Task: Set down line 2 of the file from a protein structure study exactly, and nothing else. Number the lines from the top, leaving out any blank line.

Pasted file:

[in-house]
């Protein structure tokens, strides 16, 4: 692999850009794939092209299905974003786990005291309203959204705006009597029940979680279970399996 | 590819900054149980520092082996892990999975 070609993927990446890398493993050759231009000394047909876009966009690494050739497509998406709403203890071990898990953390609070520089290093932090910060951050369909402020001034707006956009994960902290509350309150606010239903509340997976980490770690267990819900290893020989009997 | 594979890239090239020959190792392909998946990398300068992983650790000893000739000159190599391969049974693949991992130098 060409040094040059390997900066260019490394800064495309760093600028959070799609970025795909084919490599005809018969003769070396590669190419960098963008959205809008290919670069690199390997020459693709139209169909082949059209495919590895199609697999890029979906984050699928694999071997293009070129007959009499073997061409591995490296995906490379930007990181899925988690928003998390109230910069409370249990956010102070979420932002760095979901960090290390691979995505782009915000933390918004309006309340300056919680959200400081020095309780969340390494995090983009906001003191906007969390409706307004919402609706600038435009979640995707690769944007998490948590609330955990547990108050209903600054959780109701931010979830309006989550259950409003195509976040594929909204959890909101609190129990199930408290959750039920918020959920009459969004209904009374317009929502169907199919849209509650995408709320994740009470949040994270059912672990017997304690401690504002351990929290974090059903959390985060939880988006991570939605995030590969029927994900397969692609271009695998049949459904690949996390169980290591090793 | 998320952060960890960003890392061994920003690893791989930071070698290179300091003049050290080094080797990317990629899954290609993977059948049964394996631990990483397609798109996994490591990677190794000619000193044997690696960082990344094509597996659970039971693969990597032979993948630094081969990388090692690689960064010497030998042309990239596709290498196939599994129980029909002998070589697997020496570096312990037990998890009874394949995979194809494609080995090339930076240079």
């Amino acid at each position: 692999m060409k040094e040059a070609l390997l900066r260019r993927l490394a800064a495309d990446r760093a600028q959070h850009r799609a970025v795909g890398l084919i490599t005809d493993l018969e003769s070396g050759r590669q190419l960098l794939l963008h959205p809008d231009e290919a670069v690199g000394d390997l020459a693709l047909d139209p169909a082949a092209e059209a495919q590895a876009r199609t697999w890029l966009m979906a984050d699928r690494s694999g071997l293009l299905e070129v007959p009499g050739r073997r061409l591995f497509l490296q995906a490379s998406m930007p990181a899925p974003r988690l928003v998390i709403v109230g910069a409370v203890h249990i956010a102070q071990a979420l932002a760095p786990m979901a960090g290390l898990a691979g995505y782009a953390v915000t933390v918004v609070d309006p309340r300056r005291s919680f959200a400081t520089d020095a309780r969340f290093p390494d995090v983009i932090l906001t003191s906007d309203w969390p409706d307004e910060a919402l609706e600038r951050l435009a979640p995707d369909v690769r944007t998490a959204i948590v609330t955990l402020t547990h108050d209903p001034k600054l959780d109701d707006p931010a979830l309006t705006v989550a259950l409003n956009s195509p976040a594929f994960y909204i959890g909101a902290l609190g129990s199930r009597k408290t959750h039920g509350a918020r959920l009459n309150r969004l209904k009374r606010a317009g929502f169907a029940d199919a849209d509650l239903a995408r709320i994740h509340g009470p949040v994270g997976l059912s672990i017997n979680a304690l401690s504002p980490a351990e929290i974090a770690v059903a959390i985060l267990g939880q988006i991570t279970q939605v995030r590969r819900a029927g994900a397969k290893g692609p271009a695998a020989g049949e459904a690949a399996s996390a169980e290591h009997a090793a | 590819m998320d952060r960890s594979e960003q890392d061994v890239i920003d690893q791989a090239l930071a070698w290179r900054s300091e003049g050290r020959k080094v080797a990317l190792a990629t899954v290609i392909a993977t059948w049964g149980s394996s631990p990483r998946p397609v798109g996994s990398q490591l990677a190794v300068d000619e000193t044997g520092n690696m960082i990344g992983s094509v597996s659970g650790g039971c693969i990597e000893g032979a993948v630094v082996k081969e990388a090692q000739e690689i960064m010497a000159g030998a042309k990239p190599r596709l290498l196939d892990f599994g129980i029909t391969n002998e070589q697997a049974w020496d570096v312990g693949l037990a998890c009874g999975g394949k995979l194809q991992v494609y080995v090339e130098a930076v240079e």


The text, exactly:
């Protein structure tokens, strides 16, 4: 692999850009794939092209299905974003786990005291309203959204705006009597029940979680279970399996 | 590819900054149980520092082996892990999975 070609993927990446890398493993050759231009000394047909876009966009690494050739497509998406709403203890071990898990953390609070520089290093932090910060951050369909402020001034707006956009994960902290509350309150606010239903509340997976980490770690267990819900290893020989009997 | 594979890239090239020959190792392909998946990398300068992983650790000893000739000159190599391969049974693949991992130098 060409040094040059390997900066260019490394800064495309760093600028959070799609970025795909084919490599005809018969003769070396590669190419960098963008959205809008290919670069690199390997020459693709139209169909082949059209495919590895199609697999890029979906984050699928694999071997293009070129007959009499073997061409591995490296995906490379930007990181899925988690928003998390109230910069409370249990956010102070979420932002760095979901960090290390691979995505782009915000933390918004309006309340300056919680959200400081020095309780969340390494995090983009906001003191906007969390409706307004919402609706600038435009979640995707690769944007998490948590609330955990547990108050209903600054959780109701931010979830309006989550259950409003195509976040594929909204959890909101609190129990199930408290959750039920918020959920009459969004209904009374317009929502169907199919849209509650995408709320994740009470949040994270059912672990017997304690401690504002351990929290974090059903959390985060939880988006991570939605995030590969029927994900397969692609271009695998049949459904690949996390169980290591090793 | 998320952060960890960003890392061994920003690893791989930071070698290179300091003049050290080094080797990317990629899954290609993977059948049964394996631990990483397609798109996994490591990677190794000619000193044997690696960082990344094509597996659970039971693969990597032979993948630094081969990388090692690689960064010497030998042309990239596709290498196939599994129980029909002998070589697997020496570096312990037990998890009874394949995979194809494609080995090339930076240079």